Figure 2: (a) Microscopic image showing cells arranged in sheets, cords, and nests with a fine sinusoidal network. (b) Microscopic images showing encapsulated tumor with cells arranged with sheets and cords

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  Discussion Top

ACC is a rare and highly aggressive type of tumor arising from the adrenal cortex and affecting 1–2 cases per million populations.[1] The clinical presentations of ACC are heterogeneous with a poor prognosis. The incidence of ACC is higher in females. However, only limited cases have been reported in males.[2],[3],[4],[5] Early diagnosis and treatment are of vital importance for patients with ACC.

Advances in the use of imaging modalities such as computed tomography (CT) and MRI play a crucial role in the detection and diagnosis of adrenal tumors. MRI has a better resolution to determine soft tissues than CT and is thereby superior in the diagnosis of venous invasion. In our case, MRI revealed a well-defined lobulated mixed signal intensity lesion of 10 cm × 5.7 cm × 8.3 cm in the left suprarenal region.

Surgical treatment is recommended for ACC which provides possibility of cure for patients with ACC. Laparoscopic adrenalectomy is the gold standard method for management of adrenal masses. With robot-assisted approach, laparoscopic adrenalectomy for ACC was performed earlier.[6],[7] Our patient underwent robot-assisted left laparoscopic adrenalectomy, and tumor was completely excised and histopathological examination confirmed the diagnosis of ACC.

In our case, the tumor was comparatively larger in size with the earlier robot-assisted report.[6] For large-sized tumors, laparoscopic adrenalectomy can be performed using robot-assisted approach. This has potential advantages such as lesser blood loss, shorter hospital stay, less pain during the hospital stay, and less perioperative complications.[8],[9] In addition, elimination of tremor, scaling of instrument movements, and surgeon control of the laparoscope are of much important in the robotic approach.[6] Moreover, the three-dimensional optics, magnified view with excellent resolution and depth perception, and filtering out tremors are some advantages over traditional laparoscopic surgery.[10]

  Conclusion Top

Robot-assisted laparoscopic adrenalectomy surgery is a safe and potential approach for the management of large suprarenal gland. Robot-assisted surgeries have potential advantages, such as lesser blood loss, less pain during the hospital stay, and less perioperative complications.

Informed consent

Written informed consent was obtained from the patient for publication of this case report and any accompanying images.

Declaration of patient consent

The authors certify that they have obtained all appropriate patient consent forms. In the form, the patient has given his consent for his images and other clinical information to be reported in the journal. The patient understands that his name and initials will not be published and due efforts will be made to conceal identity, but anonymity cannot be guaranteed.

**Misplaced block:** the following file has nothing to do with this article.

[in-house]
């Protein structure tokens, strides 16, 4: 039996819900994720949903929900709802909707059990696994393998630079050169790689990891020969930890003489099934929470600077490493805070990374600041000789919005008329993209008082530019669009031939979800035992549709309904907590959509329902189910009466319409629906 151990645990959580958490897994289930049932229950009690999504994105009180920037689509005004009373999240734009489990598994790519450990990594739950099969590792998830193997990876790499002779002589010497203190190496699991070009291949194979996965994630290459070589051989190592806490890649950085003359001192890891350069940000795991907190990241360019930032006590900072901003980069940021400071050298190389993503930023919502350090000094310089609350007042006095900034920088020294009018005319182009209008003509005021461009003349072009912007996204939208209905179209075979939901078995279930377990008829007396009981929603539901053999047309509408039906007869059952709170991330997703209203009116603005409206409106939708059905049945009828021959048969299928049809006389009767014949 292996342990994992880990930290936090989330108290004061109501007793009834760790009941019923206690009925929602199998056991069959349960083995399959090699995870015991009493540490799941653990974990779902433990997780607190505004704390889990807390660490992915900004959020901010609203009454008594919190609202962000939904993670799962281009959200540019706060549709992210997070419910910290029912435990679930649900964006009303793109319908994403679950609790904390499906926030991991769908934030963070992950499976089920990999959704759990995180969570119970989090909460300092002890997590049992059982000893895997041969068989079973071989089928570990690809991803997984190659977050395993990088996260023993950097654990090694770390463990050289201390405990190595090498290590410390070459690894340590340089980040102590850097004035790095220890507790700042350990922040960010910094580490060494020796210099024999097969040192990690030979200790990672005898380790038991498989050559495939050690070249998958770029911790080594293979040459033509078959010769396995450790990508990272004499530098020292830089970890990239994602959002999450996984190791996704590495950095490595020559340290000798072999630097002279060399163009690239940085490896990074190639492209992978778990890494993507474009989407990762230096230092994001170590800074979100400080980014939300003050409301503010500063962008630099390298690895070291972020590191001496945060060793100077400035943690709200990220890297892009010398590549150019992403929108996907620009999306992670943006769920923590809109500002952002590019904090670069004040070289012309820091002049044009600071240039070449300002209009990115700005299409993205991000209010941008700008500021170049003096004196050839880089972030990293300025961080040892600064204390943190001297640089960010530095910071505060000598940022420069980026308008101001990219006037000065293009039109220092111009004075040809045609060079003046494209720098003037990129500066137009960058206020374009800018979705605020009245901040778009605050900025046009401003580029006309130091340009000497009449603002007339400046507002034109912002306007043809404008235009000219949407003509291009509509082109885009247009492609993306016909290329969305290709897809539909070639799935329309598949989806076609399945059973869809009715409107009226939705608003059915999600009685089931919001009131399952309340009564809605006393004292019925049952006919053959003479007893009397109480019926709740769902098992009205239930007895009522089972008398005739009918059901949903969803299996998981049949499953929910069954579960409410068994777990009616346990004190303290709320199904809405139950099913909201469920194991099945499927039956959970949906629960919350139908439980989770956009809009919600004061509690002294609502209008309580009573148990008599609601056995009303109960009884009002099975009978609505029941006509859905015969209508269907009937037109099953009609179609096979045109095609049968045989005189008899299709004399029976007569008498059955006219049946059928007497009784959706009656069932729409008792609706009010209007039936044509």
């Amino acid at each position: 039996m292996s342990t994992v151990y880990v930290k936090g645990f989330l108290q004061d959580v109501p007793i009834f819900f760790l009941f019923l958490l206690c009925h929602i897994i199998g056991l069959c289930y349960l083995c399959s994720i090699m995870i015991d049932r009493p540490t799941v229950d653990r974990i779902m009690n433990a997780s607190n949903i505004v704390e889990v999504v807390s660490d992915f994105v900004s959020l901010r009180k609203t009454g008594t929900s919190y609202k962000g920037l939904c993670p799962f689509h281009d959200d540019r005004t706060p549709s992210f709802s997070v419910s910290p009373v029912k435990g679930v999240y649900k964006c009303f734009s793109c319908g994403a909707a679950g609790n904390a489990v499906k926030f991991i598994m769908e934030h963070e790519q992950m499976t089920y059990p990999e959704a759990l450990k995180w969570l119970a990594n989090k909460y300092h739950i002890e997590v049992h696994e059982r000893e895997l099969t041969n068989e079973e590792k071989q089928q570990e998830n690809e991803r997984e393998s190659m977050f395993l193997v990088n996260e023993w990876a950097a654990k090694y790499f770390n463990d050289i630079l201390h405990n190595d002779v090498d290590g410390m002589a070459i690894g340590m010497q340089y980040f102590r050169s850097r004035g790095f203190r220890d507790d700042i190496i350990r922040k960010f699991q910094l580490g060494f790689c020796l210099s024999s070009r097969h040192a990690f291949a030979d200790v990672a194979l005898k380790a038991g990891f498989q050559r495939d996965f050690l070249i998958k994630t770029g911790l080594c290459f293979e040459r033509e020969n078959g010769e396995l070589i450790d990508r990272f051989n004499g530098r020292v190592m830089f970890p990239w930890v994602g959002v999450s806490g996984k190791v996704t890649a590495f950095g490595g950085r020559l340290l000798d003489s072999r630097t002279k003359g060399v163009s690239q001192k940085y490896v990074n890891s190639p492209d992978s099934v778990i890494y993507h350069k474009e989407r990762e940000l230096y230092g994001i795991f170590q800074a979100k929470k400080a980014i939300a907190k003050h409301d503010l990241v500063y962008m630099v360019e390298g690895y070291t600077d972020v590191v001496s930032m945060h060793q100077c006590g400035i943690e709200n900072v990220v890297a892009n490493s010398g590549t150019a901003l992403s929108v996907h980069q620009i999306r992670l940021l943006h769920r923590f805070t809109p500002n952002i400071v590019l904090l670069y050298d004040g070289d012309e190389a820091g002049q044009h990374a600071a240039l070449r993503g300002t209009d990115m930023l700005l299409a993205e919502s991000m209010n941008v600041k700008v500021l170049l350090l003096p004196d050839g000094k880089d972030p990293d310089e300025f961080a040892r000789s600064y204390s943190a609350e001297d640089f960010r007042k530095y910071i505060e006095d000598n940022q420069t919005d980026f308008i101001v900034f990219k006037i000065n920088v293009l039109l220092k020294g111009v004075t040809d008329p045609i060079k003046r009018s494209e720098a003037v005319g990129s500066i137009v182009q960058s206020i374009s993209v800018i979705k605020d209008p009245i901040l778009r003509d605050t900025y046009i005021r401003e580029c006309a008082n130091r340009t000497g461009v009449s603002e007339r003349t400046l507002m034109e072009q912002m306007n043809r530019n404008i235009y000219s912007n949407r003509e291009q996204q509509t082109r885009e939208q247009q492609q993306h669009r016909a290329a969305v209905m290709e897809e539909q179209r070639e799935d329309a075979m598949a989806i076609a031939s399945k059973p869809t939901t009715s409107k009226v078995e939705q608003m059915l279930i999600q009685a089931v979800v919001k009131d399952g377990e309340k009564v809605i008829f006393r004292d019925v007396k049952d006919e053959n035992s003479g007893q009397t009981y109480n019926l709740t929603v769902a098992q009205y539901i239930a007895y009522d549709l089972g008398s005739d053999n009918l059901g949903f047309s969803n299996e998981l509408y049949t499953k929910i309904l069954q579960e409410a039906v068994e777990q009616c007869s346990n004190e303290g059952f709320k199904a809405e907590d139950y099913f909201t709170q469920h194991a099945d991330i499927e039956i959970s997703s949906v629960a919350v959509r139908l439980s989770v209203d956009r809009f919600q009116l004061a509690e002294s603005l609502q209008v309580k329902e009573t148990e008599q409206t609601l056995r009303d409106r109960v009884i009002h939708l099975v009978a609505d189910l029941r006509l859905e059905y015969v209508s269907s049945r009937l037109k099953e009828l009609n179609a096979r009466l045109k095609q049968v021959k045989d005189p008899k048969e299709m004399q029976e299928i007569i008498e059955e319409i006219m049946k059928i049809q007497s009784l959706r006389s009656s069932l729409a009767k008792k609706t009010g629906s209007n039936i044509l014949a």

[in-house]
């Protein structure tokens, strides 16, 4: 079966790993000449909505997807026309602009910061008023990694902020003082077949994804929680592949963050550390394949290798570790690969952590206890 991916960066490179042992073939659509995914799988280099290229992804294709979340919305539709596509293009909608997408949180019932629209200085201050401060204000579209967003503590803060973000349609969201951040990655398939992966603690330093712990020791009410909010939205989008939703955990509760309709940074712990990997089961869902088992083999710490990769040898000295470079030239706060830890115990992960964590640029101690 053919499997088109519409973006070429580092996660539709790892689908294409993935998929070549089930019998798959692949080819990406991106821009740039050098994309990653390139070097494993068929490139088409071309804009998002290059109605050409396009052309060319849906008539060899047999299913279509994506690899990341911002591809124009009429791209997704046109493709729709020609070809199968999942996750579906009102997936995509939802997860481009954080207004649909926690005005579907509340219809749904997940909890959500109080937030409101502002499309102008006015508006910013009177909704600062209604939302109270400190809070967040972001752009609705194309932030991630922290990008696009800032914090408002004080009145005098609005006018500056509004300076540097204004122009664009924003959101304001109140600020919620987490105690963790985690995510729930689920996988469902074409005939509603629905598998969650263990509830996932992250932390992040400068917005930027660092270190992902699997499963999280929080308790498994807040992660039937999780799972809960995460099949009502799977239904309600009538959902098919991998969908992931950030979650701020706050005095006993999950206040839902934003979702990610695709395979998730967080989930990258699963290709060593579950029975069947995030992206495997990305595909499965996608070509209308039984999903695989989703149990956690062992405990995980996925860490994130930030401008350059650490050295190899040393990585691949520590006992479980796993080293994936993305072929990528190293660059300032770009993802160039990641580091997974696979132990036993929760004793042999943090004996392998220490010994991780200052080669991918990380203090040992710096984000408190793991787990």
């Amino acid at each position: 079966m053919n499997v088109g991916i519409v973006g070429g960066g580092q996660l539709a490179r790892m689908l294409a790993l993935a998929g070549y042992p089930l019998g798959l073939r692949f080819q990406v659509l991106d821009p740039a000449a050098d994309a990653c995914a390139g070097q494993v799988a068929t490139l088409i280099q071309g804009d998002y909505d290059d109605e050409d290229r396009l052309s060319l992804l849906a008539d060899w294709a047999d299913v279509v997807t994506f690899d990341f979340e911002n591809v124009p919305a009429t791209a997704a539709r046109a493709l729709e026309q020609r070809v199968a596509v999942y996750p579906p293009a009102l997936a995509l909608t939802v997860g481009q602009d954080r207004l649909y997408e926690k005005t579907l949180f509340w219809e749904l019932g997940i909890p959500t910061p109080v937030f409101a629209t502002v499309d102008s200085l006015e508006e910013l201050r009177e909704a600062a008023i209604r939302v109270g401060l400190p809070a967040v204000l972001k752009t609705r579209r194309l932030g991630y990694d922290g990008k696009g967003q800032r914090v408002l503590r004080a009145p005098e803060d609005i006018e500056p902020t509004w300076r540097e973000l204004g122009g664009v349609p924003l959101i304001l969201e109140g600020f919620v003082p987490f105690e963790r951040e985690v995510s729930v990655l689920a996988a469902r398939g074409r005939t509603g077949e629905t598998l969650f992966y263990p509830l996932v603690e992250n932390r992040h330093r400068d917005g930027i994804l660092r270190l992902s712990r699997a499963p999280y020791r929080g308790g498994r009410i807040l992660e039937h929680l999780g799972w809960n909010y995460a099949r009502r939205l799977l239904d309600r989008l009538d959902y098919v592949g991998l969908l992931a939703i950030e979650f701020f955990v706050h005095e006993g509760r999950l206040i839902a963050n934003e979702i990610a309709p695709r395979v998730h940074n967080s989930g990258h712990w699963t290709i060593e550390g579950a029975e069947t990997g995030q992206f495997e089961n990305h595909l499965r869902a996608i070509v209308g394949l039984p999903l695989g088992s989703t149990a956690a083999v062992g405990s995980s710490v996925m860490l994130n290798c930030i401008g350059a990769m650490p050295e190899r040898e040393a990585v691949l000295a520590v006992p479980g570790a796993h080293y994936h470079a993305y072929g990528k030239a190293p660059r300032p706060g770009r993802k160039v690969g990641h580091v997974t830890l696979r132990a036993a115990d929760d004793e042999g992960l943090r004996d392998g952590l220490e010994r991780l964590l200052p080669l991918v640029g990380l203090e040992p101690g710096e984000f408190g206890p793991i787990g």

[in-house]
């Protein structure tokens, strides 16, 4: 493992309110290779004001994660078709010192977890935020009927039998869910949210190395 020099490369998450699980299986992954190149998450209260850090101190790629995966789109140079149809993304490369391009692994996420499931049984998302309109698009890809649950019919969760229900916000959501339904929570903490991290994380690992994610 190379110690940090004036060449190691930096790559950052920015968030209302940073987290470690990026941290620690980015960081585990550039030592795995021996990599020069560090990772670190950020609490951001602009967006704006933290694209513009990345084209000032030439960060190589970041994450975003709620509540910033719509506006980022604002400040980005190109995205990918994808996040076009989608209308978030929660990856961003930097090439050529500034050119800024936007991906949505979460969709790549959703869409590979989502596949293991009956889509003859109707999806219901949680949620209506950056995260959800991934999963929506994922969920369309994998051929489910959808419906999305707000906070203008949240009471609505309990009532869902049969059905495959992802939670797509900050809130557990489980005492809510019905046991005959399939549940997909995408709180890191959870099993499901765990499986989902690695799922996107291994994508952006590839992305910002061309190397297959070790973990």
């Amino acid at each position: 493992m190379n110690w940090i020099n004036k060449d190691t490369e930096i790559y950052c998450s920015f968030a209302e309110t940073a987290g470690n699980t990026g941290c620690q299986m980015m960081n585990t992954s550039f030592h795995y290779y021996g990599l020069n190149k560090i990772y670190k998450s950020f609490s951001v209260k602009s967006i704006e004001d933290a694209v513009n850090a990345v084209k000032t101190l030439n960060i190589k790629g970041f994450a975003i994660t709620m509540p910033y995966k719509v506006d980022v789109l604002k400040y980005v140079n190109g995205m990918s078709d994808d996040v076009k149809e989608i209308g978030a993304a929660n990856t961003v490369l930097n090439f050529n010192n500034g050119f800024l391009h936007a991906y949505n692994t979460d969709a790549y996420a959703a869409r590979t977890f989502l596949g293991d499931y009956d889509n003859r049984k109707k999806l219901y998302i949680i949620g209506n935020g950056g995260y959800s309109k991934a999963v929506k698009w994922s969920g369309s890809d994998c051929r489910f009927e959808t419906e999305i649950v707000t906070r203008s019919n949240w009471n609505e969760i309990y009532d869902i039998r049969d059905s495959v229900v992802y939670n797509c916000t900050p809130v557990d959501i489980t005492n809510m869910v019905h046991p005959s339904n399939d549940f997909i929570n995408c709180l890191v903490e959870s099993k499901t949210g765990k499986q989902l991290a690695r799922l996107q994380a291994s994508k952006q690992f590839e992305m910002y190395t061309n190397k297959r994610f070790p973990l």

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Conflicts of interest

There are no conflicts of interest.

  References Top

Bellantone R, Ferrante A, Boscherini M, Lombardi CP, Crucitti P, Crucitti F, et al. Role of reoperation in recurrence of adrenal cortical carcinoma: Results from 188 cases collected in the Italian national registry for adrenal cortical carcinoma. Surgery 1997;122:1212-8.  Back to cited text no. 1
Sasaki K, Desimone M, Rao HR, Huang GJ, Seethala RR. Adrenocortical carcinosarcoma: A case report and review of the literature. Diagn Pathol 2010;5:51.  Back to cited text no. 2
Sturm N, Moulai N, Laverrière MH, Chabre O, Descotes JL, Brambilla E. Primary adrenocortical sarcomatoid carcinoma: Case report and review of literature. Virchows Arch 2008;452:215-9.  Back to cited text no. 3
Thway K, Olmos D, Shah C, Flora R, Shipley J, Fisher C. Oncocytic adrenal cortical carcinosarcoma with pleomorphic rhabdomyosarcomatous metastases. Am J Surg Pathol 2012;36:470-7.  Back to cited text no. 4
Kao CS, Grignon DJ, Ulbright TM, Idrees MT. A case report of adrenocortical carcinosarcoma with oncocytic and primitive neuroectodermal-like features. Hum Pathol 2013;44:1947-55.  Back to cited text no. 5
Zafar SS, Abaza R. Robot-assisted laparoscopic adrenalectomy for adrenocortical carcinoma: Initial report and review of the literature. J Endourol 2008;22:985-9.  Back to cited text no. 6
Brunaud L, Bresler L, Ayav A, Zarnegar R, Raphoz AL, Levan T, et al. Robotic-assisted adrenalectomy: What advantages compared to lateral transperitoneal laparoscopic adrenalectomy? Am J Surg 2008;195:433-8.  Back to cited text no. 7
Azhar RA, Gill IS, Aron M. Robotic nephron-sparing surgery for renal tumors: Current status. Indian J Urol 2014;30:275-82.  Back to cited text no. 8
[PUBMED]  [Full text]  
Singh VK, Khan A, Manzoor MA, Mujeeburahiman M. Robot assisted nephron-sparing surgery for renal leiomyoma. J Clin Diagn Res 2019;13:1-2.  Back to cited text no. 9
Pahwa M, Pahwa AR, Batra R, Abraham RR, Chawla A, Kathuria S, et al. Robotic assisted laparoscopic adrenalectomy: Initial experience from a tertiary care centre in India. J Minim Access Surg 2015;11:83-6.  Back to cited text no. 10


  [Figure 3], [Figure 2]